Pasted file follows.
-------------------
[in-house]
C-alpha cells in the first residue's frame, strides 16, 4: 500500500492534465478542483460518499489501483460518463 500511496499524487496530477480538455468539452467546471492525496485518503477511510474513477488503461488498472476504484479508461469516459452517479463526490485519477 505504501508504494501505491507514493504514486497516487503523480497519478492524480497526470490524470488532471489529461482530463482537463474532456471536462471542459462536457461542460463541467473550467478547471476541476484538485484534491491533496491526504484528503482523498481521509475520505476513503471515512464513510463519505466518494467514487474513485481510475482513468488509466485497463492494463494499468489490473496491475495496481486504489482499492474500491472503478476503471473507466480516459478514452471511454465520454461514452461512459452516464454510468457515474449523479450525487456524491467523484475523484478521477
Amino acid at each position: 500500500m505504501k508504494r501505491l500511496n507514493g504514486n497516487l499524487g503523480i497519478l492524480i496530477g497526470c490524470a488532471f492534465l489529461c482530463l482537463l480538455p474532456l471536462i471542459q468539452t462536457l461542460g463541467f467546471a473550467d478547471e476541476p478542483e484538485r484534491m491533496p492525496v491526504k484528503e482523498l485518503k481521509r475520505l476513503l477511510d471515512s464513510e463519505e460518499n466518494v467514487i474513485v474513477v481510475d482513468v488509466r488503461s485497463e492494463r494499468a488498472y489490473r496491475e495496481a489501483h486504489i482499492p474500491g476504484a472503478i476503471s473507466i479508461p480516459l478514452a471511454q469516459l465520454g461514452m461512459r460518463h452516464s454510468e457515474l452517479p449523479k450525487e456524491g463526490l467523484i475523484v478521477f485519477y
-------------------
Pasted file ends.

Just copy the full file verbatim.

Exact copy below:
[in-house]
C-alpha cells in the first residue's frame, strides 16, 4: 500500500492534465478542483460518499489501483460518463 500511496499524487496530477480538455468539452467546471492525496485518503477511510474513477488503461488498472476504484479508461469516459452517479463526490485519477 505504501508504494501505491507514493504514486497516487503523480497519478492524480497526470490524470488532471489529461482530463482537463474532456471536462471542459462536457461542460463541467473550467478547471476541476484538485484534491491533496491526504484528503482523498481521509475520505476513503471515512464513510463519505466518494467514487474513485481510475482513468488509466485497463492494463494499468489490473496491475495496481486504489482499492474500491472503478476503471473507466480516459478514452471511454465520454461514452461512459452516464454510468457515474449523479450525487456524491467523484475523484478521477
Amino acid at each position: 500500500m505504501k508504494r501505491l500511496n507514493g504514486n497516487l499524487g503523480i497519478l492524480i496530477g497526470c490524470a488532471f492534465l489529461c482530463l482537463l480538455p474532456l471536462i471542459q468539452t462536457l461542460g463541467f467546471a473550467d478547471e476541476p478542483e484538485r484534491m491533496p492525496v491526504k484528503e482523498l485518503k481521509r475520505l476513503l477511510d471515512s464513510e463519505e460518499n466518494v467514487i474513485v474513477v481510475d482513468v488509466r488503461s485497463e492494463r494499468a488498472y489490473r496491475e495496481a489501483h486504489i482499492p474500491g476504484a472503478i476503471s473507466i479508461p480516459l478514452a471511454q469516459l465520454g461514452m461512459r460518463h452516464s454510468e457515474l452517479p449523479k450525487e456524491g463526490l467523484i475523484v478521477f485519477y